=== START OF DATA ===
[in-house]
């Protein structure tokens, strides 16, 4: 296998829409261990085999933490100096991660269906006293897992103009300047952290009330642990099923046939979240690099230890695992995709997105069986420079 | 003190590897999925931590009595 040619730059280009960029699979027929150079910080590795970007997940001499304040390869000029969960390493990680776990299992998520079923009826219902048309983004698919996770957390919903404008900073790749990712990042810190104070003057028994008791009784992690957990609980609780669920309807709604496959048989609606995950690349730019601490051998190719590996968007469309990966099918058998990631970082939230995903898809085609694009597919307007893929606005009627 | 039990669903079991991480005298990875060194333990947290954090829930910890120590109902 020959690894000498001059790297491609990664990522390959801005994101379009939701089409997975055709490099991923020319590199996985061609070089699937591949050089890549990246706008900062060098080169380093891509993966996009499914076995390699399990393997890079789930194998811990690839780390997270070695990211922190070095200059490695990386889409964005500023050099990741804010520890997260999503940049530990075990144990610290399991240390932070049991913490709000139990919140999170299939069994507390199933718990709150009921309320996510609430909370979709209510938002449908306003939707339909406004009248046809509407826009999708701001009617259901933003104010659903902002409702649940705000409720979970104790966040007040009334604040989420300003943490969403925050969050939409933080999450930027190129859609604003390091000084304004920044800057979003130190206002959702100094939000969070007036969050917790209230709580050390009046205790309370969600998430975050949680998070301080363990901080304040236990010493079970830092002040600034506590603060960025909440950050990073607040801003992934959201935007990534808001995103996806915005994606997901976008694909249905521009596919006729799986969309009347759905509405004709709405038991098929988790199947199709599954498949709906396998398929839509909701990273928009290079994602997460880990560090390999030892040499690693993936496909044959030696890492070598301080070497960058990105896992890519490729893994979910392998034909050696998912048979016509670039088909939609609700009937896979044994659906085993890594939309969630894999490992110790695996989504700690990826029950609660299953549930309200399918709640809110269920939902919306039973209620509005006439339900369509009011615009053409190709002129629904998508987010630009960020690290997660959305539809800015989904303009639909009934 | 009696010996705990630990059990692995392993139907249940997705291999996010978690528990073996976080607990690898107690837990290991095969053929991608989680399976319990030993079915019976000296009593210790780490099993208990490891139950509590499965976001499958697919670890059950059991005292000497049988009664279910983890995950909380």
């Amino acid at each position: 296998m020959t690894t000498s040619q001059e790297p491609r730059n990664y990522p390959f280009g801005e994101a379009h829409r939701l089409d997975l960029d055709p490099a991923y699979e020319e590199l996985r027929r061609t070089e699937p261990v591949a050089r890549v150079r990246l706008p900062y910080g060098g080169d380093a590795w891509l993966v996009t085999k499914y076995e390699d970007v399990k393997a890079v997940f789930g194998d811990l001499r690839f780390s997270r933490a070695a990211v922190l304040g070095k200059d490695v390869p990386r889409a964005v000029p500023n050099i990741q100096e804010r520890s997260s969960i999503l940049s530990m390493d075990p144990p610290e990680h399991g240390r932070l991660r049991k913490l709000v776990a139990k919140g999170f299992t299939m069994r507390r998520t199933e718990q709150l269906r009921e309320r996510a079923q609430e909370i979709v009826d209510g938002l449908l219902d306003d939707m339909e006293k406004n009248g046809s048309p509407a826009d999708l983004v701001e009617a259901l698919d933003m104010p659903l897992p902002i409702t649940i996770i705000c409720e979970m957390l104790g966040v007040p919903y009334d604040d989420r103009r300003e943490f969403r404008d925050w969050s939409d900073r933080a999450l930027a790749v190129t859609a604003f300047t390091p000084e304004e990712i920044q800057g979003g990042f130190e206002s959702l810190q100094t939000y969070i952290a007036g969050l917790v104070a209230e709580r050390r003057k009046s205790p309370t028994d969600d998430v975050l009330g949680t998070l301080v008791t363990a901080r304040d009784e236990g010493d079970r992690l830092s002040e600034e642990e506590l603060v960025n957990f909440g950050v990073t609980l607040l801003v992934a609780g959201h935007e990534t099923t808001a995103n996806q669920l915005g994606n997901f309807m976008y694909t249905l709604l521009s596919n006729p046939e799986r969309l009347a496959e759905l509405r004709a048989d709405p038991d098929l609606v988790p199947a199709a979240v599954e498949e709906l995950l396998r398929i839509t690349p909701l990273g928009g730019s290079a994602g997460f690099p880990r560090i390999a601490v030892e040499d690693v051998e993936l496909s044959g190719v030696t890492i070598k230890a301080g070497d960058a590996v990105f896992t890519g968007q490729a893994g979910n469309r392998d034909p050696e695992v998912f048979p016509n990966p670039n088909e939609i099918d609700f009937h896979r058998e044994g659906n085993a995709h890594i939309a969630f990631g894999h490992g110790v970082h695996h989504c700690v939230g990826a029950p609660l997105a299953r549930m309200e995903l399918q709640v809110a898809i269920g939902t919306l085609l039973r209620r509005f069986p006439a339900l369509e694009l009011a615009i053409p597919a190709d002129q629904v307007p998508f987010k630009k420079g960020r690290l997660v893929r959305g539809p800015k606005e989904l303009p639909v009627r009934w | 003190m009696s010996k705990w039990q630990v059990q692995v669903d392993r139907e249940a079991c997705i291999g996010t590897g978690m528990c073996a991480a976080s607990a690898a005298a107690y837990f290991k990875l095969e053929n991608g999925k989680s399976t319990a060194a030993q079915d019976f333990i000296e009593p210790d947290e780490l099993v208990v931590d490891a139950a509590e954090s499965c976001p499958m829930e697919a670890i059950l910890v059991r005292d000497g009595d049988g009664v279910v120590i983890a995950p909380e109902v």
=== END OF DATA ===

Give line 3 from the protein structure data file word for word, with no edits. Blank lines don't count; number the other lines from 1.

């Amino acid at each position: 296998m020959t690894t000498s040619q001059e790297p491609r730059n990664y990522p390959f280009g801005e994101a379009h829409r939701l089409d997975l960029d055709p490099a991923y699979e020319e590199l996985r027929r061609t070089e699937p261990v591949a050089r890549v150079r990246l706008p900062y910080g060098g080169d380093a590795w891509l993966v996009t085999k499914y076995e390699d970007v399990k393997a890079v997940f789930g194998d811990l001499r690839f780390s997270r933490a070695a990211v922190l304040g070095k200059d490695v390869p990386r889409a964005v000029p500023n050099i990741q100096e804010r520890s997260s969960i999503l940049s530990m390493d075990p144990p610290e990680h399991g240390r932070l991660r049991k913490l709000v776990a139990k919140g999170f299992t299939m069994r507390r998520t199933e718990q709150l269906r009921e309320r996510a079923q609430e909370i979709v009826d209510g938002l449908l219902d306003d939707m339909e006293k406004n009248g046809s048309p509407a826009d999708l983004v701001e009617a259901l698919d933003m104010p659903l897992p902002i409702t649940i996770i705000c409720e979970m957390l104790g966040v007040p919903y009334d604040d989420r103009r300003e943490f969403r404008d925050w969050s939409d900073r933080a999450l930027a790749v190129t859609a604003f300047t390091p000084e304004e990712i920044q800057g979003g990042f130190e206002s959702l810190q100094t939000y969070i952290a007036g969050l917790v104070a209230e709580r050390r003057k009046s205790p309370t028994d969600d998430v975050l009330g949680t998070l301080v008791t363990a901080r304040d009784e236990g010493d079970r992690l830092s002040e600034e642990e506590l603060v960025n957990f909440g950050v990073t609980l607040l801003v992934a609780g959201h935007e990534t099923t808001a995103n996806q669920l915005g994606n997901f309807m976008y694909t249905l709604l521009s596919n006729p046939e799986r969309l009347a496959e759905l509405r004709a048989d709405p038991d098929l609606v988790p199947a199709a979240v599954e498949e709906l995950l396998r398929i839509t690349p909701l990273g928009g730019s290079a994602g997460f690099p880990r560090i390999a601490v030892e040499d690693v051998e993936l496909s044959g190719v030696t890492i070598k230890a301080g070497d960058a590996v990105f896992t890519g968007q490729a893994g979910n469309r392998d034909p050696e695992v998912f048979p016509n990966p670039n088909e939609i099918d609700f009937h896979r058998e044994g659906n085993a995709h890594i939309a969630f990631g894999h490992g110790v970082h695996h989504c700690v939230g990826a029950p609660l997105a299953r549930m309200e995903l399918q709640v809110a898809i269920g939902t919306l085609l039973r209620r509005f069986p006439a339900l369509e694009l009011a615009i053409p597919a190709d002129q629904v307007p998508f987010k630009k420079g960020r690290l997660v893929r959305g539809p800015k606005e989904l303009p639909v009627r009934w | 003190m009696s010996k705990w039990q630990v059990q692995v669903d392993r139907e249940a079991c997705i291999g996010t590897g978690m528990c073996a991480a976080s607990a690898a005298a107690y837990f290991k990875l095969e053929n991608g999925k989680s399976t319990a060194a030993q079915d019976f333990i000296e009593p210790d947290e780490l099993v208990v931590d490891a139950a509590e954090s499965c976001p499958m829930e697919a670890i059950l910890v059991r005292d000497g009595d049988g009664v279910v120590i983890a995950p909380e109902v």